Bangko Sentral ng Pilipinas (BSP) Governor Benjamin E. Diokno said there is no need to alter or revise the Currency Risk Protection Program (CRPP) which allow banks to hedge their eligible foreign currency obligations.
“We have not seen the need to further update or expand the hedging facility since the issuance of enhanced guidelines (and in) our view, the current settings remain appropriate particularly given the relative stability of the exchange rate in the past two years,” said Diokno. The peso at the P47-48 level has been consistently on the strong side vis-à-vis the US dollar and remains one of the best performing currency in the region.
The BSP reactivated the CRPP in 2018 and streamlined the mechanics, pricing, and requirements of the facility. The availment process was also rationalized and documentation requirements were simplified.
However, Diokno said there were no availments since 2018. He said this is because the peso “has been on the appreciating trends” since the reactivation of the CRPP in 2018. The last CRPP availment was in 2009.
“(The CRPP) is a continuing facility between the BSP and banks that aims to provide support to bank clients wishing to hedge their foreign currency obligations from foreign exchange (FX) fluctuations,” said Diokno.
He explained that the CRPP, first introduced after the 1997 Asian Financial Crisis, have already undergone several circular amendments in 2018, and these changes were enough and still relevant.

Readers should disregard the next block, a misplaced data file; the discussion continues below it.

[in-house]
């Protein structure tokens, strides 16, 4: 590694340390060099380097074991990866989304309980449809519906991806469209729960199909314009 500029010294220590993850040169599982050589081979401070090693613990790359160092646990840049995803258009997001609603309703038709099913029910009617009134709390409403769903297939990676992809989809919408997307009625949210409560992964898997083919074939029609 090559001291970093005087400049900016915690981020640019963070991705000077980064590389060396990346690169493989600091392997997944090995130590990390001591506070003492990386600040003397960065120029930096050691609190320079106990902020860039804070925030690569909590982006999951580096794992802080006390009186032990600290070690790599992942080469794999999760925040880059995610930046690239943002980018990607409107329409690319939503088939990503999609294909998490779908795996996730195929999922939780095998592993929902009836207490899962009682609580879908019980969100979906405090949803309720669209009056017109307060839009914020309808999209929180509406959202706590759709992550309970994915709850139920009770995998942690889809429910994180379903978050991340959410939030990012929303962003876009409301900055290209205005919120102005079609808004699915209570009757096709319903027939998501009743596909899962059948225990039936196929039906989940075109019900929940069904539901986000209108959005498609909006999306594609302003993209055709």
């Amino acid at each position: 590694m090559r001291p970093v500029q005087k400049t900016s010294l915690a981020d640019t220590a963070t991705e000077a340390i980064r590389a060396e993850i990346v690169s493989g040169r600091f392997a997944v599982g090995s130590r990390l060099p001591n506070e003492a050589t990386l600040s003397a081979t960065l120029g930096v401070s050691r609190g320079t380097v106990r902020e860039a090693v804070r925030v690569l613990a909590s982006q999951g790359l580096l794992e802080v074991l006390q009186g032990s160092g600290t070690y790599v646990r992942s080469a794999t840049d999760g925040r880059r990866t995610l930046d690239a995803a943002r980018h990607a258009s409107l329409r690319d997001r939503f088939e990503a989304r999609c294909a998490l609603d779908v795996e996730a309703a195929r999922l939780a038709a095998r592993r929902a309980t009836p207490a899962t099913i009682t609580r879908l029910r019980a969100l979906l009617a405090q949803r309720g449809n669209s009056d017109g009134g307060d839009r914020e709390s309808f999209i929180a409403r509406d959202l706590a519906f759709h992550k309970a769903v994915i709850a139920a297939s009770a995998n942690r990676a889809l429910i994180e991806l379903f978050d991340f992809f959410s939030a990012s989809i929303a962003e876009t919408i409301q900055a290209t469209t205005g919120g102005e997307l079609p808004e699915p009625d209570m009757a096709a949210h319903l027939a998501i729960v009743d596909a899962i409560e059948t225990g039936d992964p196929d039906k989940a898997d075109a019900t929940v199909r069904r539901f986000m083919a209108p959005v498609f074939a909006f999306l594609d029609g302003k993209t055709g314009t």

Aside from the streamlining of the documentary and reportorial requirements in the approval processes of the CRPP facility, Diokno said there are also regulatory relief as added incentives for big banks to avail themselves of the facility “which is aimed towards easing the demand pressures in the FX spot market.”
In theory, the central bank never really deactivated the CRPP. It was only inactive because the exchange rate was less volatile and the peso was stable.
Last May 20, the BSP approved an increase to banks’ net open FX positions which will lead to an increase in FX liquidity. Demand for FX has grown in volume with the growth in trade transactions and investments following several rounds of FX policy amendments.
Banks’ net open FX limit is raised to the lower of 25 percent of qualifying capital or $150 million, from the previous limit of 20 percent of unimpaired capital or $50 million. The previous proposal was to increase the limit only to $100 million.